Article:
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09-10-2019 | Original Paper | Uitgave 3/2020

Journal of Child and Family Studies 3/2020

Parent-Child Interaction Therapy from the Parents’ Perspective

Tijdschrift:
Journal of Child and Family Studies > Uitgave 3/2020
Auteurs:
Melanie J Woodfield, Claire Cartwright
Belangrijke opmerkingen

Supplementary information

The online version of this article (https://​doi.​org/​10.​1007/​s10826-019-01611-5) contains supplementary material, which is available to authorised users.
Publisher’s note Springer Nature remains neutral with regard to jurisdictional claims in published maps and institutional affiliations.

Abstract

Objectives

Parent-Child Interaction Therapy (PCIT) is an evidence-based parent training programme, distinctive in its live coaching of parents with children via an ear-piece and one-way mirror. Yet few studies have explored the acceptability of PCIT to parents—and those which do exist have typically relied upon quantitative methods such as inventories or rating scales. The current study aimed to gain in-depth insight into parents’ experiences, and perspectives of PCIT utilising a qualitative methodology.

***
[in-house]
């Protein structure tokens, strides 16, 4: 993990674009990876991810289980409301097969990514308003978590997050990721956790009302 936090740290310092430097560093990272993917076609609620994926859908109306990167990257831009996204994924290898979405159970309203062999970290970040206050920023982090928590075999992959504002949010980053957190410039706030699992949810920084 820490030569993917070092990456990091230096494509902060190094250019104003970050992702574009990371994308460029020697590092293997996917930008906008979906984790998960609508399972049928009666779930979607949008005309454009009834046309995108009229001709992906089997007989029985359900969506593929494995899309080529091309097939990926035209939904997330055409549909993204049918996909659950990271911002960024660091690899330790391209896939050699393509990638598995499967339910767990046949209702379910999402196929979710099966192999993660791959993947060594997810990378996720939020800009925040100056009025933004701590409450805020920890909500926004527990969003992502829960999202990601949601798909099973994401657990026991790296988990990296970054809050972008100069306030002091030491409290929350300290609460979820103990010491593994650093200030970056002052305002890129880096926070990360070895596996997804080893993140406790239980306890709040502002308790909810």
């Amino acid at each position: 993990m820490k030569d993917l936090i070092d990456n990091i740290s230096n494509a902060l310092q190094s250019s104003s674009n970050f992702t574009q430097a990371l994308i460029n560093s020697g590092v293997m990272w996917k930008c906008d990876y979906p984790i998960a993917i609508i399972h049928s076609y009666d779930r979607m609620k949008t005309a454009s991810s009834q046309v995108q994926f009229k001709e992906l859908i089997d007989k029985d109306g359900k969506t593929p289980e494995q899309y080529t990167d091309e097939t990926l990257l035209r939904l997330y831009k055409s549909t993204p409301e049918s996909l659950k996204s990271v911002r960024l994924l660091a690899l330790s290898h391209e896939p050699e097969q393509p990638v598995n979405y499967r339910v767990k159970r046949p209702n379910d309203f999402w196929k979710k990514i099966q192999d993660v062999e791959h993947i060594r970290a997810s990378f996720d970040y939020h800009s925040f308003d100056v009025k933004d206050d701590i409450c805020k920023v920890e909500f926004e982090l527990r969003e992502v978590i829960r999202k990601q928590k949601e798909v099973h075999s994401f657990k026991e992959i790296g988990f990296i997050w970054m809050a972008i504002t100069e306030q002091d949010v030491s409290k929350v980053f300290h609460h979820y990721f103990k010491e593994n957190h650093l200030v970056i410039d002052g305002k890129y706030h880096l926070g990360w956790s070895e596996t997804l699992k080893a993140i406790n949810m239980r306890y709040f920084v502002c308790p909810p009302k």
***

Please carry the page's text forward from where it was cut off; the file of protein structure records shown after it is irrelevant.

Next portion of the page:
Methods

Sixteen parents who had participated in PCIT in a community setting in New Zealand took part in semi-structured face-to-face interviews. Thematic analysis of verbatim transcripts led to the emergence of several themes.

Results

Despite early scepticism, self-consciousness, and initial discomfort with the use of particular strategies (e.g., time out), parents described an effective treatment that facilitated a progression from feelings of inadequacy to confidence, and despair to optimism. Child-led play, an essential component of PCIT, was viewed as surprisingly effective by parents. Parenting skills which initially felt awkward and un-natural, became more intuitive and instinctive through repeated rehearsal and coaching support. Parents also consistently described the influential role of the coach in facilitating change—particularly in improving parent emotion regulation abilities.

Conclusions

This detailed account of the parent experience of progression through PCIT enhances existing knowledge of factors related to parent engagement with, and attrition from the programme. It also highlights the multidimensional role of the therapist coach in supporting parent emotion regulation abilities—an area which warrants further empirical research.

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